Muddling through the blogosphere

Already Missing Alaska


Oh, Alaska, I miss you. It’s 100+ degrees this week in Sacramento and the air quality is pretty bad. But memories of last week’s ocean breezes, stunning mountain ranges, breathtaking inlets, and endless blue skies dotted with eagles are only a photo away. It will be a long time to come before I forget the week-long Seattle-to-Skagway cruise I shared with my daughter.

Friday, July 6 – Departing from Seattle

Lucky me! My daughter lives in beautiful Seattle. So when I mentioned to friend and colleague Cathe Petuya that I would be in Seattle for the 4th of July, she highly recommended that, instead of flying home on the 6th, my daughter and I should board a cruise ship and head to Alaska. And we did.

On deck of the Celebrity Solstice, leaving Seattle.








Saturday, July 7 – At Sea

From walking the many decks, to Zumba classes, to nature talks, to kicking back with a good book, to breathing in the fresh air, a day at sea kind of sets the tone for the trip.

Walk, relax, watch the skyline.

Great nature talks from Brent Nixon.

So many great spots to enjoy the quiet beauty.



Daylight coming to a close (9:00 pm).













Sunday, July 8 – Ketchikan

Ketchikan is located at the southernmost tip of Alaska’s “Inside Passage.” Exploring Ketchikan by foot was a wonderful way to start our first day in Alaska. An afternoon kayaking trip was the perfect finish.

My first eagle encounter, as we climbed to an overlook point.

Ketchikan’s Totem Heritage Center houses a “priceless collection” of totem poles retrieved from Tlingit and Haida villages.

All totem poles in the Totem Heritage Center were carved from western red cedar, the “tree of life” for native people of the region.






Entering the Tongass National Forest (17million+ acres!) for a kayak outing, paddling around the Tongass Islands. First time to see enormous orange jelly fish.

Tongass National Park residents.














Monday, July 9 – Tracy Arm Fjord

Waking up to chunks of ice floating all around us as the ship entered Tracy Arm Fjord and approached Mendenhall Glacier was definitely a trip highlight…as was heading back to Juneau for an early evening whale watching trip.

The beautiful jade-colored water is due to silt run off from Mendenhall Glacier.

Rachel leading the way down the trail for a close-up look at Mendenhall Glacier.










Although I saw a number of Juneau’s humpback whales breaching and blowing, my iPhone photo-taking skills did not do the sightings justice, but, if you look closely, you will see a pod of orcas. Our captain was over-the-top excited about the orcas. He shared that he could always count on whale sightings; orca sightings he could not guarantee.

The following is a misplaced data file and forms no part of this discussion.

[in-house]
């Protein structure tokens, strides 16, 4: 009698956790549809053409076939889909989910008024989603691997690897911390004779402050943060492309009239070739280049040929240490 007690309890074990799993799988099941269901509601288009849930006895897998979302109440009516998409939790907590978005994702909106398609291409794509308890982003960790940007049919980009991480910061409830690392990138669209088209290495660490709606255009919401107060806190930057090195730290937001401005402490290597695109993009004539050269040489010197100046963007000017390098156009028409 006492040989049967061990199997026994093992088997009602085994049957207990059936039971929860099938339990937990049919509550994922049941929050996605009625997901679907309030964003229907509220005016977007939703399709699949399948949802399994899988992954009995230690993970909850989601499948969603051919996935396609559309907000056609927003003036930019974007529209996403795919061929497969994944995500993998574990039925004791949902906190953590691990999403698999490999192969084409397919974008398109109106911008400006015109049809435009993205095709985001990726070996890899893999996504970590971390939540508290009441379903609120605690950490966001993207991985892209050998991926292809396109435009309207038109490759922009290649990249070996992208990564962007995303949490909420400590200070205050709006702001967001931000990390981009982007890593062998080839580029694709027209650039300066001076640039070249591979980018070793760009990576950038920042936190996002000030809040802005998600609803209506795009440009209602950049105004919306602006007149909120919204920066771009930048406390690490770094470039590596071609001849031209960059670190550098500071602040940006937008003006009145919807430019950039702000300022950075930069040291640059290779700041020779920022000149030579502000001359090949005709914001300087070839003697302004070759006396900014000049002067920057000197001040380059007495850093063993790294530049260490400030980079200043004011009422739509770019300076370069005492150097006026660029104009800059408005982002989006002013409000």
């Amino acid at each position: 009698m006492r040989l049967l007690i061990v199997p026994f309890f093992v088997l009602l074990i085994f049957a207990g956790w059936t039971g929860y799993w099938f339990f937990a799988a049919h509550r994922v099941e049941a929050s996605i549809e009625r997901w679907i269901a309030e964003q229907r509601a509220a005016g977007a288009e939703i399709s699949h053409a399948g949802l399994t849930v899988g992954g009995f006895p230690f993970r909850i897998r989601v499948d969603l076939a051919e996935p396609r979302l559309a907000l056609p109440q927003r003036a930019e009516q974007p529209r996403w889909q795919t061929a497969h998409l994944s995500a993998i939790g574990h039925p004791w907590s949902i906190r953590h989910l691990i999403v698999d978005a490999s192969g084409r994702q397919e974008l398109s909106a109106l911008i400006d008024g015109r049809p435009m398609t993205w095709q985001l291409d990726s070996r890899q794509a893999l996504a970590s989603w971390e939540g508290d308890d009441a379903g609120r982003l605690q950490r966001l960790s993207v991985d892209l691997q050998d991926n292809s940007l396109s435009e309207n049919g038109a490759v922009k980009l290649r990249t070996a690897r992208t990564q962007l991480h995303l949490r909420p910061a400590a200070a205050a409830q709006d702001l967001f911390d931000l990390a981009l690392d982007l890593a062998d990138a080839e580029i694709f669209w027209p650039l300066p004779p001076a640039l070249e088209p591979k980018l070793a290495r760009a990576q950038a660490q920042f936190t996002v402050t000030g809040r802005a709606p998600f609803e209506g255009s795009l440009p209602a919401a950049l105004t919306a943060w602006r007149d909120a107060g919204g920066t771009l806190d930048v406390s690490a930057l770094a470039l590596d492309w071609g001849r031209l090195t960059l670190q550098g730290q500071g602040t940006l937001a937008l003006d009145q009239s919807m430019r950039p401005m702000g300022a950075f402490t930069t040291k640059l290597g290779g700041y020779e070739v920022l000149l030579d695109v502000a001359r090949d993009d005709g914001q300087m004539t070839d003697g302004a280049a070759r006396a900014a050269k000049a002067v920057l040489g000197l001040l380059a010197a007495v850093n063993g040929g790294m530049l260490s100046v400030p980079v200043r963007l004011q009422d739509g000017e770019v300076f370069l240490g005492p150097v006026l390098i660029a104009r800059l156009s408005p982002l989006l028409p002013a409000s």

Tuesday, July 10 – Skagway

Skagway marks the cruise’s farthest point north and is where the great Klondike Gold Rush lives on through its restored 19th-century buildings and its historic railway. A short bus ride out of Skagway and we were off on another kayaking adventure.

What’s a little rain when you are surrounded by incredible beauty.

Heading back to shore with the wind giving us a boost.










The return trip to Skagway via the historic White Pass Railroad provided a window into the Gold Rush, with Chilkoot Trail visible during most of ride.

Boarding the White Pass and Yukon Trail train. Note: tracks are only 3 feet wide to accommodate the many twists and turns.

Wednesday, July 11 – At Sea

Sailing the Inside Passage on our way to Victoria, British Columbia.

500 beautiful miles from southern Alaska to Victoria, BC.

Thursday, July 12 – Victoria

Victoria is a jewel of a city! So inviting, so walkable (I hit 30,000 steps on my fitbit by nightfall).

Viewing arrival in Victoria from Captain’s deck.

Yes, that is Washington’s Mt. Baker in the background.










Friday, July 13 – Back in Seattle

The view from Seattle’s Queen Anne’s lookout – the perfect end to a magical week.

I can still remember the day Alaska joined the union (January 3, 1959). My teachers did a happy dance because Texas was no longer the biggest state. But until this trip, I hadn’t thought about just how much bigger Alaska actually is:

You could fit Texas into Alaska 2 times! One-fifth the size of the Lower 48, Alaska is bigger than Texas, California, and Montana combined!” How Big Is Alaska

Wait, how big is Alaska?

You could fit California into Alaska 4 times!”


Yes, it’s been hot this week in Sacramento, with possibly some record-breaking temperatures predicted for next week. But I will be able to pull from treasured memories of a beautiful trip and enjoy the feeling of contentment that comes from traveling to new places.

“People don’t take trips… trips take people.” John Steinbeck


  1. I am thrilled that you had such a marvelous trip with Rachel. I knew you would find Alaska enchanting. It is an exceptional place.

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